Tanya is a Research Associate on the Leverhulme-funded Conspiracy and Democracy Project based at CRASSH. Her principal regional focus is Latin America, and her current work examines contemporary Argentina and recent Argentine political history.
Tanya studied for her BA at the University of Cambridge, M.Phil. at the University of Oxford and PhD at UCL. She has been a Frank Knox Memorial Fellow at Harvard University, British Research Council Scholar at the Library of Congress, Collaborative Exchange Scholar at Yale University and, as the recipient of a Leverhulme Trust Study Abroad Studentship, Visiting Scholar at the Universidad de San Andrés, Buenos Aires.
At Cambridge, Tanya teaches and supervises on MPhil and BA programmes in the Centre of Latin American Studies, the Department of History and the Department of Modern and Medieval Languages.
Tanya is currently engaged in 2 main projects. She would be glad to hear from scholars, students and professionals interested in either of these areas.
1) Digital Technologies, Democracy and Political Information
Misinformation, state opacity and stories of venality and corruption have long tainted the reputation of politics in Argentina. In the twenty-first century, distrust has shrouded official statistics and public debate has teemed with conspiracy theories, polarizing the thoughts and emotions of the citizenry. But a set of emergent contributors to the public sphere are reimagining the national future in more sanguine terms, affording the apparently transformative role of digital technologies central import within it. This project chronicles the rise to prominence in contemporary Argentine political thought and policymaking of the people, practices, and ideas surrounding digital technologies and the informational affordances associated with them. Politically engaged technologists, entrepreneurs, hackers, data experts and digital ‘creatives’, alongside technologically conversant politicians and policymakers, envision contemporary Argentine democracy as on the cusp of a technological transformation that, they argue, will increase access to information, broaden involvement in the public sphere and spur on electoral participation. These techno-optimists variously suggest that the digitally enhanced democracy in development will be more transparent, deliberative, truthful and efficient; that digital technologies will reinstate facts as the basis for political life, making for a better-informed citizenry and even for a kinder state. My work critically examines these projects and propositions, considering the positive effects that they may have on the future of Argentine democracy, as well as their limitations. The analysis contributes also to undoing ideas of the Global South as passive recipient of digital creativity.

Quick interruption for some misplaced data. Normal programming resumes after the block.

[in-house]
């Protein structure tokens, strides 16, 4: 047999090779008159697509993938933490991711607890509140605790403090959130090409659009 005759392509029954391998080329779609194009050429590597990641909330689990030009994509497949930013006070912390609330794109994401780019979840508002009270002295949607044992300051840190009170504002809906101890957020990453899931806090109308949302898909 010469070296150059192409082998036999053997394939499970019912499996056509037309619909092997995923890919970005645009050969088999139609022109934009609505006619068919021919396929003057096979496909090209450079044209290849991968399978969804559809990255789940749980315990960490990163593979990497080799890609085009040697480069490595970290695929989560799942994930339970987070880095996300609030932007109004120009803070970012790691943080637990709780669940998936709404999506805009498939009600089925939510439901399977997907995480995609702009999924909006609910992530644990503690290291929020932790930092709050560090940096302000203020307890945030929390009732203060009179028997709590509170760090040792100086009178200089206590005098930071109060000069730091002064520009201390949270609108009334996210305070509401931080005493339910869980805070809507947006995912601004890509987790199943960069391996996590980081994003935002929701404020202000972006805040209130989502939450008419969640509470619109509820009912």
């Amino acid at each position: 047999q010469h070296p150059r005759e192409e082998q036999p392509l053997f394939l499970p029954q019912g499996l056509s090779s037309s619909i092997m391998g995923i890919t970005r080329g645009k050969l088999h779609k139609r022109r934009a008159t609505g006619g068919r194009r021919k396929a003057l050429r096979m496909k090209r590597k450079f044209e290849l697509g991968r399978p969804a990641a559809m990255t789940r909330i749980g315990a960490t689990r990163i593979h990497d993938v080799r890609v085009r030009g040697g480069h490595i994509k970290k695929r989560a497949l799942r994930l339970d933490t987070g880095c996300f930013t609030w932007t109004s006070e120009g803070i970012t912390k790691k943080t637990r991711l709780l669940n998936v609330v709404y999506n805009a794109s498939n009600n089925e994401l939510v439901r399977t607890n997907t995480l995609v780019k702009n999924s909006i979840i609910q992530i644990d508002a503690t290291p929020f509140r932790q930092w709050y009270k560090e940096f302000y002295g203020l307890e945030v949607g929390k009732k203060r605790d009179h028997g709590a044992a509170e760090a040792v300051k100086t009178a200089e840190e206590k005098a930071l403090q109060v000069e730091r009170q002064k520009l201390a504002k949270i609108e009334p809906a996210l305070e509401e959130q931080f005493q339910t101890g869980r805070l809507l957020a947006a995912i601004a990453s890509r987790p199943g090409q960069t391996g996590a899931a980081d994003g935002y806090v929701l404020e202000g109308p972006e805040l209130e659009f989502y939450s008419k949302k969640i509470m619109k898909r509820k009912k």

2) Public Debate, Conspiracy Theory and Democratic Transition
Argentina officially became a democracy again in late 1983, following almost 8 years of brutal military authoritarianism. The preceding military regime had exercised an almost total monopolisation on conspiracy narratives in public spaces, its press office spreading extensively multiple versions of a single story in which foreign plotters and local conspirators ‘infected’ the nation with Marxist-inspired violence and anti-Catholic immorality. As this project explores, democratic transition did not end public conspiracy theorising but instead pluralised its narratives, forms and partisan and ideological perspectives. Taking a long view of the transition to include its social and cultural dimensions, this work aims to arrive at a better understanding of the causes, forms and effects of conspiracism between 1982 and 2003. It tests the hypothesis that conspiracy theories and their exegeses became key discursive methods for negotiating the limits and meanings of membership in the ‘new’ republic amid the uncertainties of re-democratisation. The project predominantly considers conspiracy theorising surrounding the Falklands/Malvinas War (1982), the AMIA bomb attack in Buenos Aires (1994) and the financial crisis of the early 2000s, and includes intellectual, political and popular sources published in print and online.